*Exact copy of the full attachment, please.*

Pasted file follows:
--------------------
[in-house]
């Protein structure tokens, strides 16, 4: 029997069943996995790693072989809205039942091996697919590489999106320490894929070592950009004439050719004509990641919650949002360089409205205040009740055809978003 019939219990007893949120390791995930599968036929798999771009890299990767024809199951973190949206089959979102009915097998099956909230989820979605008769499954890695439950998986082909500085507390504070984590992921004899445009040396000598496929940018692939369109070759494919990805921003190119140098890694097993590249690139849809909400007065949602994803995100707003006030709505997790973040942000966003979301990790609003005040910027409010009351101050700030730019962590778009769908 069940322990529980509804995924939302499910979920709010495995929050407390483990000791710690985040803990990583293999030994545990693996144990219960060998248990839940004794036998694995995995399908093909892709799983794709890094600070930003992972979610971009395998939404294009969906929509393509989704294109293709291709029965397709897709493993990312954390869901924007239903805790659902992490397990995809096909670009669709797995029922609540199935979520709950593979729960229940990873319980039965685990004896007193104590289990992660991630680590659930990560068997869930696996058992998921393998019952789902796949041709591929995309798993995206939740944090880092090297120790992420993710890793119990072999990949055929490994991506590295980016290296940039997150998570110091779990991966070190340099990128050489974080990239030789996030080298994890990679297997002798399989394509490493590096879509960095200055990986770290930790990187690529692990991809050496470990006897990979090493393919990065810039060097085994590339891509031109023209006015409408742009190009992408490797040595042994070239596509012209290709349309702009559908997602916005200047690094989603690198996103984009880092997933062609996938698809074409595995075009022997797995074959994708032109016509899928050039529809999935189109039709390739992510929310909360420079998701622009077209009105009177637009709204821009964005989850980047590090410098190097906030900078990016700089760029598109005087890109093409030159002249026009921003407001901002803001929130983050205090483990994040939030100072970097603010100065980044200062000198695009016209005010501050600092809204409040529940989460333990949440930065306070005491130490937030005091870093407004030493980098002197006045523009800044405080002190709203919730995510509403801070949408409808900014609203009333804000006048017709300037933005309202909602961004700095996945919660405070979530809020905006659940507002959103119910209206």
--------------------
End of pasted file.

[in-house]
């Protein structure tokens, strides 16, 4: 029997069943996995790693072989809205039942091996697919590489999106320490894929070592950009004439050719004509990641919650949002360089409205205040009740055809978003 019939219990007893949120390791995930599968036929798999771009890299990767024809199951973190949206089959979102009915097998099956909230989820979605008769499954890695439950998986082909500085507390504070984590992921004899445009040396000598496929940018692939369109070759494919990805921003190119140098890694097993590249690139849809909400007065949602994803995100707003006030709505997790973040942000966003979301990790609003005040910027409010009351101050700030730019962590778009769908 069940322990529980509804995924939302499910979920709010495995929050407390483990000791710690985040803990990583293999030994545990693996144990219960060998248990839940004794036998694995995995399908093909892709799983794709890094600070930003992972979610971009395998939404294009969906929509393509989704294109293709291709029965397709897709493993990312954390869901924007239903805790659902992490397990995809096909670009669709797995029922609540199935979520709950593979729960229940990873319980039965685990004896007193104590289990992660991630680590659930990560068997869930696996058992998921393998019952789902796949041709591929995309798993995206939740944090880092090297120790992420993710890793119990072999990949055929490994991506590295980016290296940039997150998570110091779990991966070190340099990128050489974080990239030789996030080298994890990679297997002798399989394509490493590096879509960095200055990986770290930790990187690529692990991809050496470990006897990979090493393919990065810039060097085994590339891509031109023209006015409408742009190009992408490797040595042994070239596509012209290709349309702009559908997602916005200047690094989603690198996103984009880092997933062609996938698809074409595995075009022997797995074959994708032109016509899928050039529809999935189109039709390739992510929310909360420079998701622009077209009105009177637009709204821009964005989850980047590090410098190097906030900078990016700089760029598109005087890109093409030159002249026009921003407001901002803001929130983050205090483990994040939030100072970097603010100065980044200062000198695009016209005010501050600092809204409040529940989460333990949440930065306070005491130490937030005091870093407004030493980098002197006045523009800044405080002190709203919730995510509403801070949408409808900014609203009333804000006048017709300037933005309202909602961004700095996945919660405070979530809020905006659940507002959103119910209206």